Travel to Egypt

Travel to Egypt

Spend a morning in the epic bustle of Cairo and an afternoon traveling through time at the Pyramids of Giza.

Home to one of the world’s oldest civilizations and perhaps its most famous archaeological monuments, Egypt—an immensely popular tourist destination—also showcases a mesmerizing contemporary culture. The country’s 10-million-strong capital certainly offers plenty of opportunities for pondering the mysteries of Ancient Egypt: Besides the iconic skyline of the Giza Necropolis (which includes, in addition to the Pyramids, the imposing Great Sphinx), there’s the Museum of Egyptian Antiquities, a spectacular storehouse of artifacts. But whether it’s the Cairo Opera House or the beaches of Alexandria, you’ll find 21st-century Egypt equally enthralling. Devote some time to the tantalizing cuisine, which includes such delicacies as falafel, kushari (a ricenoodle-lentil mixture), and shakshouka, a hearty poached-egg-based dish—and don’t forget the flatbread! From the Mediterranean seacoast to the amously fertile Nile Valley to the moonscapes of the Sahara, Egypt’s stunning landscapes weave their own magic.

Nearly 90 million people call Egypt home, making the country the most populous in the Middle East and one of the most populous in the world. That said, the population density is strikingly lopsided, highest along the Nile River and the coastline and sparse indeed in the vast deserts. Arabic, and specifically Egyptian Arabic, is the dominant tongue. Egypt's culture draws from the country's regal history, its position at the junction of North Africa and the Middle East, and plenty of inspiration from Western sources. There's an amazing tradition of art, literature, music, and dance in Egypt, and some of its great artists have become international icons: among them the legendary actor Omar Sharif and the evocative singer Umm Kulthum (who has earned high praise from many luminaries, including Bob Dylan). Whether it's a traditional belly-dance performance or the latest round of the much-respected Cairo International Film Festival, Egypt promises a culturally rich experience, to say the least.

Egyptian cuisine blends a variety of flavors to perfection. Outstanding dishes emblematic of the country include falafel, koshari, and ful medames. Plenty of other delicacies, including the stuffed grape leaves called dolmas, the egg-based breakfast shakshouka, and the shaved, spit-grilled meat dish of shawarma, are popular in Egypt as well as other portions of the Middle East and Mediterranean, offering the roving gourmand the opportunity to explore the regional nuances on widespread preparations. Whether you're enjoying a light appetizer of figs and dates or a full-on shawarma feast, you might enunciate your meal with a traditional beverage such as ubiquitous black tea.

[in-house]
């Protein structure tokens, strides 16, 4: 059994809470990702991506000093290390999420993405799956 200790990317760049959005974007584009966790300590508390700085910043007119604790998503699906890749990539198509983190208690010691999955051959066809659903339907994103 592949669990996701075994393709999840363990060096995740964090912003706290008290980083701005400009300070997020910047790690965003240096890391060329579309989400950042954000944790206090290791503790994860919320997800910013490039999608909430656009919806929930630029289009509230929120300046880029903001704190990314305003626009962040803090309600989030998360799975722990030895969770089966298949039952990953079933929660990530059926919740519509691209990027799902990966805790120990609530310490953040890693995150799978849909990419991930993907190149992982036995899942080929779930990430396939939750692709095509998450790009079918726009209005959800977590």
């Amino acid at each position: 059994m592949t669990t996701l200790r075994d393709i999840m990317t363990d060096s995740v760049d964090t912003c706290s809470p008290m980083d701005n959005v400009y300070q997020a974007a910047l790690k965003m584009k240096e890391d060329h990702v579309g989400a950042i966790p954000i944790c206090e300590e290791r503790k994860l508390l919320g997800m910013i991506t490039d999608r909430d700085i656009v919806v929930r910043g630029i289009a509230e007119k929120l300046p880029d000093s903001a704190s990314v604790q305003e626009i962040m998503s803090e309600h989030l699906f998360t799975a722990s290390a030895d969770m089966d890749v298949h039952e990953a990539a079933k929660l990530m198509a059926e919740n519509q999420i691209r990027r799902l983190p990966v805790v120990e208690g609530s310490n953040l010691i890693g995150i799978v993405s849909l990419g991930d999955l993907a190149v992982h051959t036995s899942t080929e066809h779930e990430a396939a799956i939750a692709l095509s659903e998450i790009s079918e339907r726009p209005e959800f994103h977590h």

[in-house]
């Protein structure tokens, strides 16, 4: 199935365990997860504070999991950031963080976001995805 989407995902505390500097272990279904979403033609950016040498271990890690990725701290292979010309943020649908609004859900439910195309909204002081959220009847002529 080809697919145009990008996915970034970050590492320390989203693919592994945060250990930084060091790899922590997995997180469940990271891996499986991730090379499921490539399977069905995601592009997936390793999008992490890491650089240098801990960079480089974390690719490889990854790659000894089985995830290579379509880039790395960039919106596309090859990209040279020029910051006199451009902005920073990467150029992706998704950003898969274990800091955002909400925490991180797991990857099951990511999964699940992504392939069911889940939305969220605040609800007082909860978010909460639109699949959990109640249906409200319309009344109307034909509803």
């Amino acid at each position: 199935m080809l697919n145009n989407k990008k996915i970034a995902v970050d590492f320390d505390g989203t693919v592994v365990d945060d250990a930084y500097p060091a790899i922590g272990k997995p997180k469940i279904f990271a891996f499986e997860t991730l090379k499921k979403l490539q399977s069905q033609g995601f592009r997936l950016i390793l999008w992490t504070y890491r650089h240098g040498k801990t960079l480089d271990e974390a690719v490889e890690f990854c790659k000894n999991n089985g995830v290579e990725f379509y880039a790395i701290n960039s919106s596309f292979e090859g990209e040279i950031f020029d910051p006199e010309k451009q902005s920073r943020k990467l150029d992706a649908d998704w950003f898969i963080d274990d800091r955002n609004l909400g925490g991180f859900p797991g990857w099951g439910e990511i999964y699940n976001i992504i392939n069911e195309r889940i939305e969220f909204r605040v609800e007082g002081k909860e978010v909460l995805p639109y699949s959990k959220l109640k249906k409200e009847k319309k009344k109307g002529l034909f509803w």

Egypt's physical provinces include the Nile Valley/Delta, the Western Desert, the Eastern Desert, and the Sinai Peninsula. The fertile wetlands of the Nile bottoms, the otherworldy doum-palm oases, the towering dunes and dry wadis of the desert wilderness, the toothy ridges of the Sinai: These are some of natural Egypt's defining scenes. The country borders Libya, Sudan, and Israel, and boasts thousands of miles of coastline along the Mediterranean, Red Sea, and the Gulf of Aqaba. The Sinai Peninsula bridges Asia and Africa. The contrast between endless sandy wastes and the richness of the seasonally flooding Nile dictated not just the geography but also something of the cosmology of the Ancient Egyptians.

Not many countries in the world can claim such a celebrated history as Egypt. The glories of Ancient Egypt continue to tantalize people all over the globe. The dynasties of the Nile Valley ranked among the world's earliest and most commanding civilizations: This is the era of mighty pharoahs such as Ramesses the Great and mighty gods and goddesses such as Osiris, Isis, Anubis, and Set. From the Valley of the Kings to the Pyramids of Giza, the ruins of Dynastic Egypt are perhaps the most iconic archaeological treasures anywhere. The waning periods of Ptolemaic and Roman Egypt gave way to many shifting identities as Byzantine, Arab, and Ottoman domain. The history on display in the monuments and museums of Cairo and Alexandria provides a remarkably deep context to your appreciation of modern-day Egyptian culture.

Cairo at Its Best